Over two days last week, more than 70 financial technology companies presented hands-on demos of their latest solutions in San Jose, California. The companies that demoed their products varied by geographical location, experience, technology, and area of application, which always adds to the conference's appeal. I’ve attended quite a few Finovate shows before and have often wondered if having more fintech developments also means more financial inclusion. I did get the answer last week with two solutions that stood out. First, BanQu: the only humanitarian fintech solution, to my knowledge, with a very memorable presentation.
We’re one month into our experience with the Amazon Echo, the voice-activated device that accesses music, information, and pretty much anything else on the web. There have been a lot of proclamations of “game changer” made around the Echo, and based on our experience, those proclamations are correct. It’s a game changer, possibly a life changer.
We attended the Money2020 Europe conference in Copenhagen a couple weeks ago. This was the first Money2020 conference outside of the epic assembly of payments geeks in Las Vegas, and it was a great first effort. People were universally pleased with the venue, a conference center near the airport, and there was ample opportunity to network. Unlike in Las Vegas, it was fairly easy to find people and have good conversations.
The crowd was friendly, and the vibe was easygoing and enthusiastic. And there was a lot to talk about for us payment geeks, as reliable sources told us that 40% of all fintech activity is related to payments. Here are a few of the topics and ideas that resonated with us at the show.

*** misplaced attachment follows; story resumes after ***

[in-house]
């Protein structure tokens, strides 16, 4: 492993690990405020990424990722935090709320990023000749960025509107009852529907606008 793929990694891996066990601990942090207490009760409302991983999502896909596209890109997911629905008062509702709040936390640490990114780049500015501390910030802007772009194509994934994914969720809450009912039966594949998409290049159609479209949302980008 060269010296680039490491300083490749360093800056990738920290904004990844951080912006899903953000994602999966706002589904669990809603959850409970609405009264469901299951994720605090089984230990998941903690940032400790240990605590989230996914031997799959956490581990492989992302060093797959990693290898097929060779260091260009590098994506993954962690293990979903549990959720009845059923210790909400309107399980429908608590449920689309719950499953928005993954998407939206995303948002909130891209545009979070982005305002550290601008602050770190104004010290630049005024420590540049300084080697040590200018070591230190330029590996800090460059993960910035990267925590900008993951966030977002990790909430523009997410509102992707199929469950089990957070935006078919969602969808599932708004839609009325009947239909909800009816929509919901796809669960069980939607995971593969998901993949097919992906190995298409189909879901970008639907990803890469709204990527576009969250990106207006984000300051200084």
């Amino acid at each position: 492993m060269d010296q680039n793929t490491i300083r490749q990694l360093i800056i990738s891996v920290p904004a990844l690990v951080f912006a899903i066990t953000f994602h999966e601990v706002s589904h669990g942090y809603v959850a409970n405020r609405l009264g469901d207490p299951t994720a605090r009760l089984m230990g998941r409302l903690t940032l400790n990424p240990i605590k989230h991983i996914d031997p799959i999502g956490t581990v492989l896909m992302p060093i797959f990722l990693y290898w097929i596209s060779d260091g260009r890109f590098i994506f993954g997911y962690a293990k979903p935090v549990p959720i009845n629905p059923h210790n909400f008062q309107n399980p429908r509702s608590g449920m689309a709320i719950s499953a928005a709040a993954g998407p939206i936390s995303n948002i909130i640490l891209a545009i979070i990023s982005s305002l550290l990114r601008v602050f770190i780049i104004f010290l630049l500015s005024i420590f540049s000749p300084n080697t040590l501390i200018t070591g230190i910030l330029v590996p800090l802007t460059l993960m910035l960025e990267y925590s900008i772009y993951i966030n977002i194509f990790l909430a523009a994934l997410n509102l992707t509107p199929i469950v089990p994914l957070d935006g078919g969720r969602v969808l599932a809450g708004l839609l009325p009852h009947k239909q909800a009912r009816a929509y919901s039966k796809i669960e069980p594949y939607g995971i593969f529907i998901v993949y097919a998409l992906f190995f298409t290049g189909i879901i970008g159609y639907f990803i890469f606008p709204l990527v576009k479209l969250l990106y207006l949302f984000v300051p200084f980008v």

The first sets of preliminary recommendations by the subcommittees of the Securities and Exchange Commission's Equity Market Advisory Committee were released yesterday on the SEC's website. The full 17-member committee is scheduled to reconvene for the fourth time on April 26, 2016 at SEC headquarters in Washington, D.C. The meeting will follow a March 3 Senate Banking Committee hearing, the key action of which was the regulator promise that with the work of and recommendations from the Equity Market Structure Advisory Committee, the SEC would get the ball rolling on market structure and regulatory reform, whatever that entails, before the end of the current U.S. election cycle.
Assume you want to spend all your US$100 to buy goods in a shopping mall. At the checkout, you say that you will send an email promising to pay US$100 (i.e., an electronic IOU). The merchant happily accepts the email and goes to the bank. The bank also accepts the email and credits US$100 to the merchant’s account.